The Giant Flightless Birds Have Similar Changes in Regulatory Genes Leading to Flightlessness

Sackton, TB, P Grayson, A Cloutier, et al. 2019. Convergent regulatory evolution and loss of flight in paleognathous birds. Science 364:74-78. 5 April 2019.

Summary. Large flightless birds occur only on the southern continents. The African ostrich, South American rheas, Australian emu and cassowary, the New Zealand kiwi and extinct moas, and the Madagascan elephant birds all share certain morphological traits, such as reduction of the wings, a flat sternum without a keel, and a particular arrangement of bones in the palate. It is generally believed that the ancestors of these birds dispersed by flying and later became flightless. The question addressed here is whether the genetic basis of loss of flight is due to mutations in protein-coding genes or in regulatory genes, and whether the genetic changes were similar in the different kinds of birds. Results indicate that similar changes in regulatory genes were involved in the loss of flight in all the flightless birds in this study. Morphological similarity was significantly correlated with similar changes in regulatory genes.

Left: An ostrich in Tanzania; Photo: Nicor, CCbySA3.0; Right: The elegant-crested tinamou, Eudromia elegans, one of the species in this study. Photo: Dick Daniels, CCbySA4.0

Comment. Discovery that similar morphological traits may be due in large part to similar changes in regulatory genes means that morphological similarities can give a misleading impression of similarity due to common ancestry. For living species, this difficulty can be overcome by analyzing genetic evidence, but most fossils do not provide enough genetic evidence to make such comparisons. At least in this case, it seems that genetic regulatory networks provide more information about genealogical relationships than morphology or protein-coding genes do.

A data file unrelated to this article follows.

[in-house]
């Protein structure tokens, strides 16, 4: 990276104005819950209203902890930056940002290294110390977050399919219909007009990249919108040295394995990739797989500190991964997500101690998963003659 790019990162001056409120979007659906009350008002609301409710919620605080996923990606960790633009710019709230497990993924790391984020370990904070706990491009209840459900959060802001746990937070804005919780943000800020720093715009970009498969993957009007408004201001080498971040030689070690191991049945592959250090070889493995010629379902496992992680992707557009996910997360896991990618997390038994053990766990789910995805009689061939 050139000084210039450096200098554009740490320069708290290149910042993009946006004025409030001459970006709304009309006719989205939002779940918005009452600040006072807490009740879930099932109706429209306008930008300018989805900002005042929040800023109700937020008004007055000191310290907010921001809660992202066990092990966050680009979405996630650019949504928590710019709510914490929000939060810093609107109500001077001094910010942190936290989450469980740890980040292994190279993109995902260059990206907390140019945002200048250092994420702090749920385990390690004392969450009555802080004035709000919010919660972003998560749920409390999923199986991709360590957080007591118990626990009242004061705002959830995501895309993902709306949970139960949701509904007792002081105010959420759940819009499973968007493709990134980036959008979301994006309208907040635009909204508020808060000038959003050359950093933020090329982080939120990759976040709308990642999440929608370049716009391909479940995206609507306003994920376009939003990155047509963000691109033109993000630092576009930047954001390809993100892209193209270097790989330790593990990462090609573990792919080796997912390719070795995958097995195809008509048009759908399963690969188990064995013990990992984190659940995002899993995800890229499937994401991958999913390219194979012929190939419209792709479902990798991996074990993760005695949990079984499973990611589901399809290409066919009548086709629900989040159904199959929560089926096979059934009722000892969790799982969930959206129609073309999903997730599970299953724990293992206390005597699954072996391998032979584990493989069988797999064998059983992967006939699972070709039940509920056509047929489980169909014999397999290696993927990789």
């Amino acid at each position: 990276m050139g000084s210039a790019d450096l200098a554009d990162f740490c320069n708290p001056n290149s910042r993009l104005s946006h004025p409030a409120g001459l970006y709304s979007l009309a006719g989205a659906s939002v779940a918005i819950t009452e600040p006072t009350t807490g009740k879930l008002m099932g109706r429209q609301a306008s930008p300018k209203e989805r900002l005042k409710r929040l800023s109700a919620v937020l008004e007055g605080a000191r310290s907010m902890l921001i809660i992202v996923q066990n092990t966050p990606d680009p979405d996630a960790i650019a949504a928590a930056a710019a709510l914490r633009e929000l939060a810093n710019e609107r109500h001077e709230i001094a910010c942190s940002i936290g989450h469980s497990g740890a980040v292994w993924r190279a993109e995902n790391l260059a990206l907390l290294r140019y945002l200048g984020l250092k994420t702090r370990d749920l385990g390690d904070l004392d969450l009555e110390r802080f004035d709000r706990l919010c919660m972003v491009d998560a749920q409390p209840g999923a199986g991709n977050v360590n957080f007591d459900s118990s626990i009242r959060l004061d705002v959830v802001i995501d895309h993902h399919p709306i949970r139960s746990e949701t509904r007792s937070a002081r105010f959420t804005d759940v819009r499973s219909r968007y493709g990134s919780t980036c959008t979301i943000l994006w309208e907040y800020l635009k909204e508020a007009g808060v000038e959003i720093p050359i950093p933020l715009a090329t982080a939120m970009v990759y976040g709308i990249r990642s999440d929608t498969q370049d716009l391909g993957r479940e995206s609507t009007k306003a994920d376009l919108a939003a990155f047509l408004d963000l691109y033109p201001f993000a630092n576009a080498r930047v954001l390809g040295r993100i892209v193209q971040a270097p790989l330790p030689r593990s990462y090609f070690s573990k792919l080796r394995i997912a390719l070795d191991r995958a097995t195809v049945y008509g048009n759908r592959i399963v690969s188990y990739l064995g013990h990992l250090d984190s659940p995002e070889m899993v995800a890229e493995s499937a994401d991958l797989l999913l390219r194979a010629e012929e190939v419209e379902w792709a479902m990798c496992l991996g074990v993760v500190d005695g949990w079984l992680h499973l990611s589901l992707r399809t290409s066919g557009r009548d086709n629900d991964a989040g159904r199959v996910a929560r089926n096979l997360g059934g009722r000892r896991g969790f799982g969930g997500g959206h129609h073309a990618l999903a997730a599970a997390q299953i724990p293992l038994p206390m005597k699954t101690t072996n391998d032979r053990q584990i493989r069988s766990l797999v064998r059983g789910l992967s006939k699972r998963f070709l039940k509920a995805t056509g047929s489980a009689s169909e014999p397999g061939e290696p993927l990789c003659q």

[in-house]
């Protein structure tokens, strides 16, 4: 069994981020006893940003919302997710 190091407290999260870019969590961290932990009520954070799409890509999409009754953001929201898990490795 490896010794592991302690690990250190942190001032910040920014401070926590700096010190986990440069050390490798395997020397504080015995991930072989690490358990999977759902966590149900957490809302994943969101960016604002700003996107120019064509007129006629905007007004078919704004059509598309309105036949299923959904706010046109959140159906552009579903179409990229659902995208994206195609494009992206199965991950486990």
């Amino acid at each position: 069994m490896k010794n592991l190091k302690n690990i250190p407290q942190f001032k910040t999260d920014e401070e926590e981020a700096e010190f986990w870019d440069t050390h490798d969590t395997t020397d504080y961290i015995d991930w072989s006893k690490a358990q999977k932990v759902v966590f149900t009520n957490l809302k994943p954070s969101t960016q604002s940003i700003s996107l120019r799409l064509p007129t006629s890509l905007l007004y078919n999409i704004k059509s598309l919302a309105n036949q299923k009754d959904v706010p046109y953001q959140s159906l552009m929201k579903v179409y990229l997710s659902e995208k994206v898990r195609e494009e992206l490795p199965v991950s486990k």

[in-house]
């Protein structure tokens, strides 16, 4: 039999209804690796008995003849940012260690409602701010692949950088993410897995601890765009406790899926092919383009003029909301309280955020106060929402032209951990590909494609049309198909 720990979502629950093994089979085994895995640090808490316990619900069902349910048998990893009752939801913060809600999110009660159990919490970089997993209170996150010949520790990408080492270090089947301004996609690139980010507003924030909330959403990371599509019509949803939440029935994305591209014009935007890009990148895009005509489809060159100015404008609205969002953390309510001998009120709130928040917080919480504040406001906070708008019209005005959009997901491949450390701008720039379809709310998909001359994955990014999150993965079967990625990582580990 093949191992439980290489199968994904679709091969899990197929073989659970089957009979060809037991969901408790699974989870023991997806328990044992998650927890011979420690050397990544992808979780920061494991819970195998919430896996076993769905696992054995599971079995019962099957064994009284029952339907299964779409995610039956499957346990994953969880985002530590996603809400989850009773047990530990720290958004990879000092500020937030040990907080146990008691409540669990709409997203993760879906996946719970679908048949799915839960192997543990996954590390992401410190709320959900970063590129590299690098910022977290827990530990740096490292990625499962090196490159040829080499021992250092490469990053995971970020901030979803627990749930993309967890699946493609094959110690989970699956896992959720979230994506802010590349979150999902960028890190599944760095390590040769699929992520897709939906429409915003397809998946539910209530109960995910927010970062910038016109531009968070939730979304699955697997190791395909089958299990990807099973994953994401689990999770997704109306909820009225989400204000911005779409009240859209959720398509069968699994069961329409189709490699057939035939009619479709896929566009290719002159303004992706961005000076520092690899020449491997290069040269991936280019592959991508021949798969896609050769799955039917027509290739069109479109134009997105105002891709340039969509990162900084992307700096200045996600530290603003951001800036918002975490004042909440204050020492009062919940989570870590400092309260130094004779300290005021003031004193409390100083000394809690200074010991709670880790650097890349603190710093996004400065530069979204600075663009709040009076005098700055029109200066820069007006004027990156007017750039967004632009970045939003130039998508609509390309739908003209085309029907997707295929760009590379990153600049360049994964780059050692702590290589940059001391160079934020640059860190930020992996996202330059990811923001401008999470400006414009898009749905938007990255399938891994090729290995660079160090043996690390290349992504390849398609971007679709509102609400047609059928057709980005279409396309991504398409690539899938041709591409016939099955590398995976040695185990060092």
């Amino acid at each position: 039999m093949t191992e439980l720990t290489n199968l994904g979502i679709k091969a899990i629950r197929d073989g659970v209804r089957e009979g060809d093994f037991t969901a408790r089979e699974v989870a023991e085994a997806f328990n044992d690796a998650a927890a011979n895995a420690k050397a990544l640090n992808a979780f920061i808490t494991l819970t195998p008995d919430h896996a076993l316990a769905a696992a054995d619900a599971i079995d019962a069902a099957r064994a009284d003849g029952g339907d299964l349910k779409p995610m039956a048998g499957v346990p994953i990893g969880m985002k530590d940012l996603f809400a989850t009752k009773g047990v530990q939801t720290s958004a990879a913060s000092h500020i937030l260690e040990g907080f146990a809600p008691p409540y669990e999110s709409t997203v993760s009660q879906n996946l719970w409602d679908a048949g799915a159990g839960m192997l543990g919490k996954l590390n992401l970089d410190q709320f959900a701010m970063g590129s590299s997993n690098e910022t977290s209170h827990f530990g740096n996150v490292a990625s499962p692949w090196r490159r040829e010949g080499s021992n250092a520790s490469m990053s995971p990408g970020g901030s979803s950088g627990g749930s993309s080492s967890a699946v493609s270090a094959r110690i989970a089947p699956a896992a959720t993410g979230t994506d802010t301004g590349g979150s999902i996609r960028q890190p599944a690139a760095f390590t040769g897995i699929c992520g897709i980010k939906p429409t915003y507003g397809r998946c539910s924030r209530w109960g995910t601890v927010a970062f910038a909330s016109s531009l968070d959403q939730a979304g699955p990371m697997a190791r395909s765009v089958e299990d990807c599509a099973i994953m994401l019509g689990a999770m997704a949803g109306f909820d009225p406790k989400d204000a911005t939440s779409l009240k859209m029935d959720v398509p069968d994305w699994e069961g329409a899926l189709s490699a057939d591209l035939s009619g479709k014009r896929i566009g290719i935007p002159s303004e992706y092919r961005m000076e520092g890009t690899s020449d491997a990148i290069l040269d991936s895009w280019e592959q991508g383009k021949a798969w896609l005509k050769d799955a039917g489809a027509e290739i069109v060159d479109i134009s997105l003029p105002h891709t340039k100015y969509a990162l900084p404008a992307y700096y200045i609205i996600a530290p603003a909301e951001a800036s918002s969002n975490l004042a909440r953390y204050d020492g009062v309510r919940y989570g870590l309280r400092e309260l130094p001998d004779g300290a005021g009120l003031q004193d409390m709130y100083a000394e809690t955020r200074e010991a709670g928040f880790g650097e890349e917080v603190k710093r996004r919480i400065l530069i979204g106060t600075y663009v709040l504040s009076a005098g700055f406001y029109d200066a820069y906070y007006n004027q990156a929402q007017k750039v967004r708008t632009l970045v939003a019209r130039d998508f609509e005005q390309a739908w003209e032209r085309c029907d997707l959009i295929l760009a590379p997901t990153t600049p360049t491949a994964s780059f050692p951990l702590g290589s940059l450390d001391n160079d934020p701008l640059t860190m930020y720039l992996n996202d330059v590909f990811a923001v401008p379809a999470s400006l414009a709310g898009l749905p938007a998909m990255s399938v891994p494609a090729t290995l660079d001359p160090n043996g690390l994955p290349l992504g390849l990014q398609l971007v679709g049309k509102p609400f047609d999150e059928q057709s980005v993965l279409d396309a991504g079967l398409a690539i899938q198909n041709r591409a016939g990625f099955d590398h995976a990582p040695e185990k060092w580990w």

The fact that differences in regulatory genes can produce different morphologies from similar structural (protein-coding) genes suggests the metaphor of a “genomic piano.” The same set of “keys” (structural proteins) can produce many different “tunes” (morphologies), depending on the “musical score” (regulatory genes) that determines the sequence and timing in which the “keys” (proteins) are used.

Added note: The large flightless birds are collectively called ratites, and their biogeography and relationships have been debated for many decades. Development of plate tectonics theory stimulated the idea that ratite birds were transported to their present locations by the break-up of Pangaea as the plates where they lived drifted apart. [1] This idea became very popular and was featured prominently in many museums as an example of the effects of plate tectonics. However, the idea fell apart when the tinamous, a group of South American birds, were added to the story. Tinamous are quail-like birds that can fly, but are considered to be related to the larger ratites. In phylogenetic studies, tinamous were more similar to rheas [2] or to moas [3] than to ostriches. Since tinamous can fly, this means the giant birds did not all inherit flightlessness from a common ancestor, but different groups lost flight independently. In addition, no fossil ratites are known from sediments deposited before Pangaea broke apart, so ratite history had to be re-written. Rather than a story of millions of years of drifting apart on tectonic plates, ratite biogeography appears to be a story of several different ancestral groups that dispersed by flying to isolated regions. In these environments, natural selection was weak, and they lost the ability to fly due to degeneration and grew to large size. This interpretation is more consistent with creationary theory.


[1] Cracraft, J. 1974. Phylogeny and evolution of the ratite birds. Ibis 116:494-521.

[2] Harsham, J, EL Braun, MJ Braun, et al. 2008. Phylogenomic evidence for multiple losses of flight in ratite birds. Proceedings National Academy of Sciences 105(36):13462-13467.

[3] Sackton, et al., in this report.